Don’t sleep on them: Five undervalued WRs for 2020

Don’t sleep on them: Five undervalued WRs for 2020

August 10, 2020 1 By Brendan Samson
By Brendan Samson

Nowadays in fantasy football, wide receivers are a perennially deep position, mostly due to the NFL’s recent shift towards becoming a passing league. Nearly every team is pass-first now, increasing the number of fantasy relevant receivers on each team.

As a fantasy player, young talent always intrigues me. I shy away from dependability in favor of upside. Unfortunately, this does not always work. Over the years, I have found that you should never overlook sure-fire players you can depend on when slotting them into your lineups week after week. That is what wins championships.

Here are my top five wide receivers who you should not undervalue in fantasy this season.

1, Michael Gallup, Dallas: Gallup was one of the biggest breakouts of the 2019 NFL season, so why is he not on everybody’s draft boards? There is only one reason that comes to my mind: the addition of CeeDee Lamb, the exciting rookie that has everybody and their mother’s mouths watering. But is Lamb’s potential this year any better than the results that Gallup has shown he can produce? No. In Gallup’s second year of NFL work, he finished as the WR22 to the tune of 1,107 yards and six touchdowns. In the potent Cowboys offense that claims to have three 1,000-yard receivers this year, Gallup being drafted as the WR31 is a great value.

2, Christian Kirk, Arizona: Like the Cowboys addition of CeeDee Lamb, the Cardinals’ acquisition of DeAndre Hopkins has added a premiere weapon to their offense. Hopkins is one of the best receivers in the league, but that does not give anybody a reason to fade Kirk. Kirk projects better as a secondary receiver than when he was on top of the depth chart in 2019. In an offense with 2019 Offensive Rookie of the Year Kyler Murray at the helm and the ball being spread around, he’ll get his touches; all he has to do is make the most of them. Kirk has shown numerous flashes of brilliance during his first two years but has not been able to put it all together. Currently being drafted at the latter part of the 8th round, Kirk is a receiver who should not be overlooked this year.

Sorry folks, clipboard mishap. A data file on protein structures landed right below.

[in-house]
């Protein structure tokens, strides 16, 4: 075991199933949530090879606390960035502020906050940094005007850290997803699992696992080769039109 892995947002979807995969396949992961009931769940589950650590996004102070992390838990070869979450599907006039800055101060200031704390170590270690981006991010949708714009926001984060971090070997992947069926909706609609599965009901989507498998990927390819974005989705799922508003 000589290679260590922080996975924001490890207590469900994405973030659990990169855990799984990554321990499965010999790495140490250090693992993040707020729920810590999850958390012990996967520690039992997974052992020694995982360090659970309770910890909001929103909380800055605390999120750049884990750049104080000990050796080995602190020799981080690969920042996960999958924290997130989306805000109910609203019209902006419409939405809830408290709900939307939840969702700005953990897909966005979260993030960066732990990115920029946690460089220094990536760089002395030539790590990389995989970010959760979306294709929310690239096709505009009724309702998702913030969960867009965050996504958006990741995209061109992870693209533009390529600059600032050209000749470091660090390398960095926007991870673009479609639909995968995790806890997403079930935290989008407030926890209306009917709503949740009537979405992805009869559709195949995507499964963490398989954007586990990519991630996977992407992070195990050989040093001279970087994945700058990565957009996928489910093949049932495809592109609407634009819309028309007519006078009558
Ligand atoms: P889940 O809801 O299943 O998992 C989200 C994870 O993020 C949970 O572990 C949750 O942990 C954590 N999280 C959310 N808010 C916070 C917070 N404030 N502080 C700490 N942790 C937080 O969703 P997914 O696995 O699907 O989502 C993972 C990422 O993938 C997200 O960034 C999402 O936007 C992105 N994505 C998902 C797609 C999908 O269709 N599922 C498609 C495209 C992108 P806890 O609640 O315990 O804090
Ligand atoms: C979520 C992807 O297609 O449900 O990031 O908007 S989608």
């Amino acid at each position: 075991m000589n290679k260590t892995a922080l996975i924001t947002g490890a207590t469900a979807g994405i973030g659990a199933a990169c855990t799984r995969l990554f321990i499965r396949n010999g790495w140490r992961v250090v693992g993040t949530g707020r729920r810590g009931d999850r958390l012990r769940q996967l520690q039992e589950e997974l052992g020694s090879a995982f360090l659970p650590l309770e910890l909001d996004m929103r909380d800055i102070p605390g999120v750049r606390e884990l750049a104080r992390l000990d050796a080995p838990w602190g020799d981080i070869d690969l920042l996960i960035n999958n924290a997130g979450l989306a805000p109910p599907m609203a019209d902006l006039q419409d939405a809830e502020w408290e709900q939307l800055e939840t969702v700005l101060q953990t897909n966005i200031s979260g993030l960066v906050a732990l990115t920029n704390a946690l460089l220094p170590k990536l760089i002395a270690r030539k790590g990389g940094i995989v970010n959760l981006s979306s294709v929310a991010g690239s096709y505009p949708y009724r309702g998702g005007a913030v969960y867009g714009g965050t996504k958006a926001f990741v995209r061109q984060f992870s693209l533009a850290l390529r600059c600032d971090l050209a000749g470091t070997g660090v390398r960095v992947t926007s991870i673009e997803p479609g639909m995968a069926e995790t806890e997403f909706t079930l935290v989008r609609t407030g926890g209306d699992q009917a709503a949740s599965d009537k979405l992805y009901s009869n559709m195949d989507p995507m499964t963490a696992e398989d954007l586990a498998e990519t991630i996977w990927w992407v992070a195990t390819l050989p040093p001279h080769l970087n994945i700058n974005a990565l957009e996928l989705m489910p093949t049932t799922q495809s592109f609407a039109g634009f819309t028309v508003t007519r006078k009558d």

3, DeVante Parker, Miami: In an ever-changing league such as the NFL, it is unusual for a player to break out in their fifth year. It is even more unlikely for that player to sustain that breakout performance and produce similar numbers in the following years. I believe Parker’s breakout is not a fluke. After four years in Miami with inconsistent quarterback play and subpar coaching, Parker finally found his footing last year finishing as the WR7 in fantasy football. This year the Dolphins are looking to turn things around now that they’ve found their coach and their quarterback. With Allen Hurns and Albert Wilson both opting out, Parker’s volume should skyrocket, allowing him to outplay his current rank as WR25 off the board.

4, DeSean Jackson, Philadelphia: Jackson might not be what he once was during his first stint with the Eagles, but he is probably the fastest 33-year-old in the league right now. He has always been a one-tool type of player who prefers the Go route, where it looks like he’s shot out of a cannon when he runs for 60-yard touchdowns. This happened during Week 1 last season when he caught eight of nine targets for 154 yards and two touchdowns. It is a small sample size and Jackson might not reach those numbers every week, but he is in a position to succeed with Alshon Jeffery likely to start the year on the PUP list and the rest of the Eagles receiving corps’ lack of experience. Barring injury, Jackson can take advantage of Carson Wentz’s arm and possibly make it into your weekly line-ups as a flier at WR58.

5, Parris Campbell, Indianapolis: Only one year removed from being selected in the second round of the 2019 NFL Draft, Campbell has already disappeared from many fantasy players’ radars. With early 2020 second-round draft pick Michael Pittman Jr. and T.Y. Hilton slated for significant roles, it’s easy to forget who will be manning the slot. With Campbell, I’m resting my case on his talent and ADP. As WR69 off the board, he is no more than a late-round flier, but he has the upside to be much more than that. Phillip Rivers has been known to favor the slot, and with Campbell’s 4.31 40-yard dash time, he has all the tools to be much more than a typical slot receiver.